by Itai Farhi, ’14
“This is the way the world ends
Not with a bang but a whimper.”
-Everyone’s Favorite Reactionary and Epigrapharian (T.S. Eliot)
I am sitting in a comparative literature class at one of the top universities in the world. We are discussing ethnic difference, identity and culture as they get expressed through narratives. Sounds great right? A bunch of well-meaning, open, tolerant people, coming together to try to track how today, Worlds are (No Longer) Apart.
A specter is haunting this class, both terrifyingly friendly and a friendly terror: neo-liberal bourgeois humanism.
As though operating on a script, we all question our own authority as we share our personal experiences, search for “authentic” expressions of cultures coming together (while dutifully challenging the concept of authenticity). Truth claims are reduced to personal narratives. In case there is any doubt, the 60’s are over; the personal is no longer political, the personal has become academic.
Welcome to the death of the humanities.
What did it in? Blame is everywhere. A fashionable answer would single out the “French intellectuals” and the plague of jargon-wielding fashionable “radicals” who reacted like catnip to the seemingly subversive project of systematically undermining (making “interventions” in) the cultural fabric. “The canon” becomes the rallying banner against this trend claiming to assimilate the methodologies of post-modern while dropping the “anti-intellectual” detritus. In this story, the humanities will avoid immolation by redeeming itself through a kind of rediscovery of the classics.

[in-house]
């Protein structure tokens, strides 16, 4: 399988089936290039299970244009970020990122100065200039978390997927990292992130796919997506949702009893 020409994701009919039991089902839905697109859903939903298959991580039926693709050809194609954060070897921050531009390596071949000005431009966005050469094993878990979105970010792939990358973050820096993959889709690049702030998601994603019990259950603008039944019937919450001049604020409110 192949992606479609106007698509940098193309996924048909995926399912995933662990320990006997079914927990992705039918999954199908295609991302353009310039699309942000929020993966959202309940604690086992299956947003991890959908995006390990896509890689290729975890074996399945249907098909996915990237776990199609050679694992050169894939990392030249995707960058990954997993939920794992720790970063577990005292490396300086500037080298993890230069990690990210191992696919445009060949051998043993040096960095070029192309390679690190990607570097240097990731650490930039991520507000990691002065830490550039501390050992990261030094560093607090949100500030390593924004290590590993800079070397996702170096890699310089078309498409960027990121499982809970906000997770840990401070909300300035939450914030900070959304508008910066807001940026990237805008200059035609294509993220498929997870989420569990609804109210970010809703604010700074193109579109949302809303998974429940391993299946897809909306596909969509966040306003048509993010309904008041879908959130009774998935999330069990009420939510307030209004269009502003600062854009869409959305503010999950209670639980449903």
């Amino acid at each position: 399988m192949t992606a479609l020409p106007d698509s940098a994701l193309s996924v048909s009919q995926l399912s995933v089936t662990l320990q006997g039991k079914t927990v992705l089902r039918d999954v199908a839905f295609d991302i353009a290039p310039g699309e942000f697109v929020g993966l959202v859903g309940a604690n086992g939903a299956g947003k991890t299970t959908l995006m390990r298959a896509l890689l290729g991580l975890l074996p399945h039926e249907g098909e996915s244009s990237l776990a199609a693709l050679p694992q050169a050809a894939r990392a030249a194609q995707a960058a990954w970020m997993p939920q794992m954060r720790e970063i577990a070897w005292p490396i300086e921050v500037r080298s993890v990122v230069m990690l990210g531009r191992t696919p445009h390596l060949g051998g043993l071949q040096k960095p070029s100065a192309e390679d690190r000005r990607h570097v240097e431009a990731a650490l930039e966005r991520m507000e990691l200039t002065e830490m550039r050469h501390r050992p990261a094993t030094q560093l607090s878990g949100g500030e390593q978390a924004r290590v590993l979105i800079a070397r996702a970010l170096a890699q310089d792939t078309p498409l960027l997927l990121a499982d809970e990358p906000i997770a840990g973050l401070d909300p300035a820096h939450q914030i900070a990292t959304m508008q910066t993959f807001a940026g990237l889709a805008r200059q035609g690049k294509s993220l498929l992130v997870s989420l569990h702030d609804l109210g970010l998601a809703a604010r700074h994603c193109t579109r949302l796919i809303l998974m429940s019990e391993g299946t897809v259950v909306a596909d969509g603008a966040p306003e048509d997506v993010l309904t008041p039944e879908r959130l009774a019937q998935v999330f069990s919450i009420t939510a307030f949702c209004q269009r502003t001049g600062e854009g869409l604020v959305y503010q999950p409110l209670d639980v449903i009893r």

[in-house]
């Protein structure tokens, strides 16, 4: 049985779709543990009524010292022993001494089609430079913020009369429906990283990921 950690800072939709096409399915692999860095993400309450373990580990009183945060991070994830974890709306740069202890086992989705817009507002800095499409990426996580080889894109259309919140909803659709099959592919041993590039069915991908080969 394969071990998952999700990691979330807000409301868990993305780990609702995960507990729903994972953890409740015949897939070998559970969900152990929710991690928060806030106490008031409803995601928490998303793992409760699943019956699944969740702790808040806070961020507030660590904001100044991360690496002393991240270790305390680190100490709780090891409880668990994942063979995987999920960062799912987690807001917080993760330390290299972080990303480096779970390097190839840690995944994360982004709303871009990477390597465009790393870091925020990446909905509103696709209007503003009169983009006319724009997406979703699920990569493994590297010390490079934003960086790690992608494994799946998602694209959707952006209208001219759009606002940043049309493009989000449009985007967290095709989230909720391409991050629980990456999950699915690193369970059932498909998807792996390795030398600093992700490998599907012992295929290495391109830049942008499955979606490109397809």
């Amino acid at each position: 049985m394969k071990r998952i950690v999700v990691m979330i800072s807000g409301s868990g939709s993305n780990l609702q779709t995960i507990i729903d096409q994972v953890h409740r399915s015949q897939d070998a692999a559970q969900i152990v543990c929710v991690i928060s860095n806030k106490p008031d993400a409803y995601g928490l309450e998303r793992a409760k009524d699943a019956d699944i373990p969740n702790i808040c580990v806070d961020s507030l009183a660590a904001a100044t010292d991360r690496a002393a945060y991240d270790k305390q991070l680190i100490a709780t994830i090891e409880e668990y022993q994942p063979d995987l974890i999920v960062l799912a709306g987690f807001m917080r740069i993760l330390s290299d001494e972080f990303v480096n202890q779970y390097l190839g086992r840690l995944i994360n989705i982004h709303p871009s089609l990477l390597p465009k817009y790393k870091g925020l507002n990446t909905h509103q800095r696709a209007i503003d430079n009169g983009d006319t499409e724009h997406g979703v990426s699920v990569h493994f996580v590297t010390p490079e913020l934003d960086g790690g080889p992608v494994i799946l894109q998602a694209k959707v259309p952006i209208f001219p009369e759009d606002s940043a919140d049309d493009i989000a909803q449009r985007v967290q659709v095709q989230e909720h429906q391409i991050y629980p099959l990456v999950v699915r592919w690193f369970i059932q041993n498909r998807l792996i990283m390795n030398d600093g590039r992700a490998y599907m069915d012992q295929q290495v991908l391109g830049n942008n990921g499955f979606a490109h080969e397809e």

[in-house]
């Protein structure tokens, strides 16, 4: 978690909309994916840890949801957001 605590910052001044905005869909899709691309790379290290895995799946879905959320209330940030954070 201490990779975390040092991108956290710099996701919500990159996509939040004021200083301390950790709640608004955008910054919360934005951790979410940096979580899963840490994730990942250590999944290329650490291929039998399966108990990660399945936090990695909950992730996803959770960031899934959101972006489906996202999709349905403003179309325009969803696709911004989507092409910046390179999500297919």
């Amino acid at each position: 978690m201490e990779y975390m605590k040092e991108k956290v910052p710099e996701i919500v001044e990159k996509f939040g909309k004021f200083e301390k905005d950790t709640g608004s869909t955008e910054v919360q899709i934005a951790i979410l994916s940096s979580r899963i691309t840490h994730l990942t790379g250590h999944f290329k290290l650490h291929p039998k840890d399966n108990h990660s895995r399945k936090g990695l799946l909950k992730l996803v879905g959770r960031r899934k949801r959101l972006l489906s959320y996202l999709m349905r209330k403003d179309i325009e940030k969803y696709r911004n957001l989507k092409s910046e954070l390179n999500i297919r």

This choice should leave us feeling cheated.
Our approach here should treat the terms of this discussion as a natural outgrowth of the Fukuyaman “End of History”. In case there is any doubt that we have fundamentally accepted the rules of the game as laid down by Capital, the constant presence of the apocalypse in the popular imagination displaces, with an almost stunningly naïve mystification, the discontent with the current situation into a destruction of modern society wholesale. In Zizek’s striking formulation, “it is easier to imagine the end of the world than the end of capitalism.” We sense that we are entering a new world-historical epoch. Late capitalism is bursting at the seams.
Our question now is a truly radical one: what kinds of intellectual methodologies will help explain this brave new world to us after the institutional failure of the academic post-modern humanities?
I think that part of the answer is emerging under the aegis of “distant reading”, developing fundamentally new ways of reading and thinking about texts based not on intuitive, impressionistic affect, and instead using the grease for the wheels of post-Fordist “information economies”, data, against it.
This is one answer, and it has much to recommend it. Our job, though, is to allow for the blooming of hundreds, thousands of new flowers. Faced with the dying humanities, we should not be content to let it go with a whimper.
Itai is a sophomore at Stanford studying Philosophy and Literature. He was born in Israel, and lived there until he moved to Bethesda, MD when he was 11. Itai enjoys critical theory, philosophy and Leftist politics. You can contact him firstname.lastname@example.org.